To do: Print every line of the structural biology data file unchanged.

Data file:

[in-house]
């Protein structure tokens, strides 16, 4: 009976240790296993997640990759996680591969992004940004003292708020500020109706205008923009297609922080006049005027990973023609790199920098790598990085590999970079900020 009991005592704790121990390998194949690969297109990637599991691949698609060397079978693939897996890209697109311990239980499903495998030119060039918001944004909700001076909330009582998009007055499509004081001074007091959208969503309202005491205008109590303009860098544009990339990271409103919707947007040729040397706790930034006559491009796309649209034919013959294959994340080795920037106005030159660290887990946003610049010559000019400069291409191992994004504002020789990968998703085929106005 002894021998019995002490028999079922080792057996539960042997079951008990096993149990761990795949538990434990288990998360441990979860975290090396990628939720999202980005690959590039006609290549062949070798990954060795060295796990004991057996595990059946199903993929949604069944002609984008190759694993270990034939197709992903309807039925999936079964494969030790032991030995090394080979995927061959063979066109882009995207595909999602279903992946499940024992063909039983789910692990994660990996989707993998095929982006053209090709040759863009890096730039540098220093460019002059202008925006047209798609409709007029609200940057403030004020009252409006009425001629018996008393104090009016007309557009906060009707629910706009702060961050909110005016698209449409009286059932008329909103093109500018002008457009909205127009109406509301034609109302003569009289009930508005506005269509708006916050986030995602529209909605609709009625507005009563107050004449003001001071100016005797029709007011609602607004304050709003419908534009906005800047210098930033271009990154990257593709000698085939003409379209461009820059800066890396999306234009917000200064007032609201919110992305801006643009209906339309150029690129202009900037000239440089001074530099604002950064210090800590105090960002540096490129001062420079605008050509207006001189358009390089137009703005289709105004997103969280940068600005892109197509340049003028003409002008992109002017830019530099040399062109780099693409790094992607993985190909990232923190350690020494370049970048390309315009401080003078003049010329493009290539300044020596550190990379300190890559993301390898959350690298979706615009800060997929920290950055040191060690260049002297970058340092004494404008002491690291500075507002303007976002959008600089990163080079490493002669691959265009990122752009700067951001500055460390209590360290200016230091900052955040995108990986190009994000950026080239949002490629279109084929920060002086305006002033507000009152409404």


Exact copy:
[in-house]
């Protein structure tokens, strides 16, 4: 009976240790296993997640990759996680591969992004940004003292708020500020109706205008923009297609922080006049005027990973023609790199920098790598990085590999970079900020 009991005592704790121990390998194949690969297109990637599991691949698609060397079978693939897996890209697109311990239980499903495998030119060039918001944004909700001076909330009582998009007055499509004081001074007091959208969503309202005491205008109590303009860098544009990339990271409103919707947007040729040397706790930034006559491009796309649209034919013959294959994340080795920037106005030159660290887990946003610049010559000019400069291409191992994004504002020789990968998703085929106005 002894021998019995002490028999079922080792057996539960042997079951008990096993149990761990795949538990434990288990998360441990979860975290090396990628939720999202980005690959590039006609290549062949070798990954060795060295796990004991057996595990059946199903993929949604069944002609984008190759694993270990034939197709992903309807039925999936079964494969030790032991030995090394080979995927061959063979066109882009995207595909999602279903992946499940024992063909039983789910692990994660990996989707993998095929982006053209090709040759863009890096730039540098220093460019002059202008925006047209798609409709007029609200940057403030004020009252409006009425001629018996008393104090009016007309557009906060009707629910706009702060961050909110005016698209449409009286059932008329909103093109500018002008457009909205127009109406509301034609109302003569009289009930508005506005269509708006916050986030995602529209909605609709009625507005009563107050004449003001001071100016005797029709007011609602607004304050709003419908534009906005800047210098930033271009990154990257593709000698085939003409379209461009820059800066890396999306234009917000200064007032609201919110992305801006643009209906339309150029690129202009900037000239440089001074530099604002950064210090800590105090960002540096490129001062420079605008050509207006001189358009390089137009703005289709105004997103969280940068600005892109197509340049003028003409002008992109002017830019530099040399062109780099693409790094992607993985190909990232923190350690020494370049970048390309315009401080003078003049010329493009290539300044020596550190990379300190890559993301390898959350690298979706615009800060997929920290950055040191060690260049002297970058340092004494404008002491690291500075507002303007976002959008600089990163080079490493002669691959265009990122752009700067951001500055460390209590360290200016230091900052955040995108990986190009994000950026080239949002490629279109084929920060002086305006002033507000009152409404």